And for instance, with Velocidi, what Velocidi does is it helps e- commerce companies improve their return on marketing investment by creating better segmentation, identifying customers who are more likely to buy, more likely to not have to have shipping paid for, more likely to not return an item, so all sorts of use cases around buying behavior. And we’ve helped them think about classification, right? How can you, instead of identifying use cases on a one off basis, or identifying use cases as your customers are talking to you about them. How about we build an ontology and a classification of the most common e-commerce use cases?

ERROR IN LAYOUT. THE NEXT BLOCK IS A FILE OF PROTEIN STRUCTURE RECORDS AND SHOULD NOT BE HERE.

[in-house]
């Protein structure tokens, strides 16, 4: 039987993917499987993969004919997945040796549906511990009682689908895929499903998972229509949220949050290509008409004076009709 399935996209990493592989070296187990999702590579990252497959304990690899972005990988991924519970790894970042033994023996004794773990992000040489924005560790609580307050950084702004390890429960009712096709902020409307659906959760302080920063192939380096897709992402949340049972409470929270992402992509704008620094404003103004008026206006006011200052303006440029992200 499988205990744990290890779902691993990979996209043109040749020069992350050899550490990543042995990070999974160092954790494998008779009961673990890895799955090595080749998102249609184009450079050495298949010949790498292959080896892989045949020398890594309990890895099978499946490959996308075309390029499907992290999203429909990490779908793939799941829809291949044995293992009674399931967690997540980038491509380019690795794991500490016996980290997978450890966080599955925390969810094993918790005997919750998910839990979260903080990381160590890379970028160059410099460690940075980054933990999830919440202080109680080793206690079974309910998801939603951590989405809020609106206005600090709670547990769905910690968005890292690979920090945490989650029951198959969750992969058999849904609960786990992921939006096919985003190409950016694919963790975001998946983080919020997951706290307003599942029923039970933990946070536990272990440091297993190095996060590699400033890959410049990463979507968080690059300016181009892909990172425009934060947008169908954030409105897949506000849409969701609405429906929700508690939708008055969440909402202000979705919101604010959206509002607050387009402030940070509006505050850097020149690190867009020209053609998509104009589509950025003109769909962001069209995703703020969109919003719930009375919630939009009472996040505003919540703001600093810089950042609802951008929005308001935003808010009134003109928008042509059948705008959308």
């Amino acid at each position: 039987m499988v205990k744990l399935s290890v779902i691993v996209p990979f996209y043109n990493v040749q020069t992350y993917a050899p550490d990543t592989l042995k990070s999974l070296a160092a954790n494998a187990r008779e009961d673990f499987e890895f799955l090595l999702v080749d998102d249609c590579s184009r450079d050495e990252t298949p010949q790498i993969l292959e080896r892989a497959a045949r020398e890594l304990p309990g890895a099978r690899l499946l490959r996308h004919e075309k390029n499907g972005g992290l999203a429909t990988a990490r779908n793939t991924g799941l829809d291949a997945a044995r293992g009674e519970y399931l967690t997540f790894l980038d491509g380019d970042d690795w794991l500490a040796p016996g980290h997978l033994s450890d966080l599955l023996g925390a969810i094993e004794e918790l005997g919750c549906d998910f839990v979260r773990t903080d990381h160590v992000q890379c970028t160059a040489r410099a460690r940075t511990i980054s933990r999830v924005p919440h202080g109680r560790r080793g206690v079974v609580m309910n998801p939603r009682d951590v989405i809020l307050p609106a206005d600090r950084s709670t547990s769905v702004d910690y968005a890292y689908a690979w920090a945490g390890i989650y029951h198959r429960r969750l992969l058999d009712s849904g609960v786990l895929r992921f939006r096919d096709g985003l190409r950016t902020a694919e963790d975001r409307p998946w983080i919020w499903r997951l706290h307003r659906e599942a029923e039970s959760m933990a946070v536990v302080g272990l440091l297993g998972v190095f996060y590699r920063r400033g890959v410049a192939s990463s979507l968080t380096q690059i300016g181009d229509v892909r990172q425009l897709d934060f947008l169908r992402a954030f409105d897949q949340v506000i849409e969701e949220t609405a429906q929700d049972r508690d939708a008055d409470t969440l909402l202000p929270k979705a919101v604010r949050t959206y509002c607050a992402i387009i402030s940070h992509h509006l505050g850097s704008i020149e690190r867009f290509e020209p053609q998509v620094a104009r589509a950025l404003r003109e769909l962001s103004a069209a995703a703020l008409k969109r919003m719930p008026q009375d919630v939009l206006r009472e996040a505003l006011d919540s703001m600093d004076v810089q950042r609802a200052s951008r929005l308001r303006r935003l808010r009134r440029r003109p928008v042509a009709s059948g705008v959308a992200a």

And that’s an initiative that Velocidi is taking on to build a really a robust library of [inaudible] commerce use cases that are sort of out of the box, if you will, that any e-commerce customer could then take advantage of and say, look, we can identify these common traits in consumer behavior and then focus our advertising spend on those segments, and then remove the advertising spend on the segments that aren’t showing that behavior.

So, we’re really coaching these entrepreneurs who have incredibly disruptive and innovative technology, and bringing more of the AI best practices and learnings that we’ve had as practitioners of AI, and also students of it as well by seeing many, many companies on a daily basis using AI and deploying it to provide value in their software.

Lisa: And have you found that you need to change the skillset within the portfolio company to implement AI solutions? And if so, what type of skill sets do you look for?